Last summer, Israeli police revealed that Prime Minister Benjamin Netanyahu was a suspect in a wide-ranging fraud investigation, and law enforcement had managed to turn a few witnesses. In what could have an impact on Netanyahu’s ability to remain in office, Israeli police have recommended that the country’s leader, known as Bibi, be charged with fraud, bribery, and breach of public trust.
Following a year-long investigation into corruption, Israeli police found evidence against Netanyahu in two high-profile cases:
[A] gifts-for-favors affair known as Case 1000, and a second scandal, dubbed Case 2000, in which Mr. Netanyahu is suspected of back-room dealings with Arnon Mozes, publisher of the popular daily Yediot Aharonot, to ensure more favorable coverage.
Netanyahu is believed to have received over $300,000 over a period of ten years from said back-room deals. However and prior to the police declaration, Netanyahu appeared on TV to explain his conduct and lay to rest any speculation that he would leave office willingly. “I feel a deep obligation to continue to lead Israel in a way that will ensure our future,” he insisted. “You know I do everything with only one thing in mind … Only for the good of the state. Nothing has made me deviate, or will make me deviate, from this sacred mission.”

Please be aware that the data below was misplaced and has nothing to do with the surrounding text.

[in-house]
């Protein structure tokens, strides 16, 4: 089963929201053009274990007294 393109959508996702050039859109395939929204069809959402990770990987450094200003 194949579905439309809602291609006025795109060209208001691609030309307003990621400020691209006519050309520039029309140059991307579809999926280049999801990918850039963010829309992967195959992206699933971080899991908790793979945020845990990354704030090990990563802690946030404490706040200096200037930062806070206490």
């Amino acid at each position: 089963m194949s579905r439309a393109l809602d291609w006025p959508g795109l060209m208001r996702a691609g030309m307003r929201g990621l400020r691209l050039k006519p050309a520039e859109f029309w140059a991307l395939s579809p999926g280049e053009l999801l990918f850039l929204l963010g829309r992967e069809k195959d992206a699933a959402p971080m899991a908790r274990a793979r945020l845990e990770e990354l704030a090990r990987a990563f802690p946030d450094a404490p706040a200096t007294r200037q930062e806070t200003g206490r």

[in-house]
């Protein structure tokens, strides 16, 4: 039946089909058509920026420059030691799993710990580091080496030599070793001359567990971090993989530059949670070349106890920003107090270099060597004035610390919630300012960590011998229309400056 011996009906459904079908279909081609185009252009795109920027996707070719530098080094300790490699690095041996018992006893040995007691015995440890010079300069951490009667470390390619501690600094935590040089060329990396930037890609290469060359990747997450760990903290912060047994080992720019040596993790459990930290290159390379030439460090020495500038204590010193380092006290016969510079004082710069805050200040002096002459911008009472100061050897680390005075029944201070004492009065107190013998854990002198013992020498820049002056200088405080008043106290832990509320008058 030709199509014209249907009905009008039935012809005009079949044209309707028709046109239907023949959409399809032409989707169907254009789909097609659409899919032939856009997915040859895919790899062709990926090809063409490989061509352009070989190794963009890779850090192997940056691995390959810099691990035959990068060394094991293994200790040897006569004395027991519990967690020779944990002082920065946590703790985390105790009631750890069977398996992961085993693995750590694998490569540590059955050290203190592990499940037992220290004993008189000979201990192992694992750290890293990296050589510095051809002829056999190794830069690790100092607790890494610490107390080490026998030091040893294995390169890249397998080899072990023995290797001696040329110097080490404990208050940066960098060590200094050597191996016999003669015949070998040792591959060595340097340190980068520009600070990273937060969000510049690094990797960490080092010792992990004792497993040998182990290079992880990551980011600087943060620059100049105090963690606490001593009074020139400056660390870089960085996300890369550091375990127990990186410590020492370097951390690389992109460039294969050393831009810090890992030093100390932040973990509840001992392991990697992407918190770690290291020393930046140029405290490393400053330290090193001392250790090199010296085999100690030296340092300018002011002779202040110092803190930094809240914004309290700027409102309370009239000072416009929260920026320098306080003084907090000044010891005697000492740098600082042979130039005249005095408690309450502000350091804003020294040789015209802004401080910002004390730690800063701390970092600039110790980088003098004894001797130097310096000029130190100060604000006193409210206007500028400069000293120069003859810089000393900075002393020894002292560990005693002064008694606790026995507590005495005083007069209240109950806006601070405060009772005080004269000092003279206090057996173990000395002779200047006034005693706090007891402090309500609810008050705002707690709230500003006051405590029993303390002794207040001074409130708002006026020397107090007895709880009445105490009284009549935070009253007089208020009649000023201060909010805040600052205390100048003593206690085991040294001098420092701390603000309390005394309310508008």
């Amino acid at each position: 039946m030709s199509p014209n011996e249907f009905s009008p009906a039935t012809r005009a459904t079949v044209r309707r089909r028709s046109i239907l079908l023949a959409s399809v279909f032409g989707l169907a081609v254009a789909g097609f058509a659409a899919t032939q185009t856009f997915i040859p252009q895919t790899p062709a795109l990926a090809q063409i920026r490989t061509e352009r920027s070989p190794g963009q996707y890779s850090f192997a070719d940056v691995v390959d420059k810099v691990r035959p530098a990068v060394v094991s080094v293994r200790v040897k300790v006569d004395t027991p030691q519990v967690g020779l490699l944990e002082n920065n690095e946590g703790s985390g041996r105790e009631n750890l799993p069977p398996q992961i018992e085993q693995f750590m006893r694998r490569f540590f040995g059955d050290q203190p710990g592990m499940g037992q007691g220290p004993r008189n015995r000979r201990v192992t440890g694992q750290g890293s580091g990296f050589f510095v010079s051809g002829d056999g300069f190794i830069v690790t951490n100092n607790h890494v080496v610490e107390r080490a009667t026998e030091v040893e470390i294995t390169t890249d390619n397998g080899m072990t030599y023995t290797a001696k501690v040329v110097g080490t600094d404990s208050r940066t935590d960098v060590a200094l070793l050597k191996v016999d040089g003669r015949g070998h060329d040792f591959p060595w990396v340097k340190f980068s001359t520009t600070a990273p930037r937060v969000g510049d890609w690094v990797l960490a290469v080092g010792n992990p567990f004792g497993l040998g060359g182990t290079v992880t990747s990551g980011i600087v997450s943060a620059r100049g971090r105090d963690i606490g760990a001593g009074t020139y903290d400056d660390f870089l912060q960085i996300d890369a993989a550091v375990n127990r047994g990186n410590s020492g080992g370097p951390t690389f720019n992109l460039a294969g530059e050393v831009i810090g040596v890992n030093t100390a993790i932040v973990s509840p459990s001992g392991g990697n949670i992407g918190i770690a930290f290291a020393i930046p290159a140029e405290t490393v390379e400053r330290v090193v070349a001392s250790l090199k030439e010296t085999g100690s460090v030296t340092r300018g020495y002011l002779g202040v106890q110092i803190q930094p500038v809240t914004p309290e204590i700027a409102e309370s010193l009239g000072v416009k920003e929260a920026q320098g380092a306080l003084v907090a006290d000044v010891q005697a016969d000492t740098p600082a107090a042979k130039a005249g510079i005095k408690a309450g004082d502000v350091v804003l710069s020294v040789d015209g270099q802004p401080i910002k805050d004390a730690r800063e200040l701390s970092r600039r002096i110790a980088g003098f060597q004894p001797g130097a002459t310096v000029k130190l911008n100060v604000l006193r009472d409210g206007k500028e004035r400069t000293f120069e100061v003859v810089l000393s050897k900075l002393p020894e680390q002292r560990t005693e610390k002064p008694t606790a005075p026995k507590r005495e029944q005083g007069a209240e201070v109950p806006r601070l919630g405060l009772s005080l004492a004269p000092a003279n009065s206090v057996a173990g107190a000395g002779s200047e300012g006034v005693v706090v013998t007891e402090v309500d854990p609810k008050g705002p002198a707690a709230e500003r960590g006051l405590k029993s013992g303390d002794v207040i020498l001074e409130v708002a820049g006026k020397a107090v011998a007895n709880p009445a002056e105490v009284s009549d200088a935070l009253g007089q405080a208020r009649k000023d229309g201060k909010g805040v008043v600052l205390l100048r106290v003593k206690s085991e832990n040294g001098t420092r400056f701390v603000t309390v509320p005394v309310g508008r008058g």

The process has a ways to go, but the ultimate decision of whether or not to charge Netanyahu lies with Israeli attorney general Avichai Mandelblit. However, the case could set a precedent in Israel’s Supreme Court, which has ruled previously that government ministers or their deputies cannot continue to serve after being indicted. Yet since this has never happened with a prime minister before, Israel would have to set a new legal standard to make it happen.
(Via New York Times)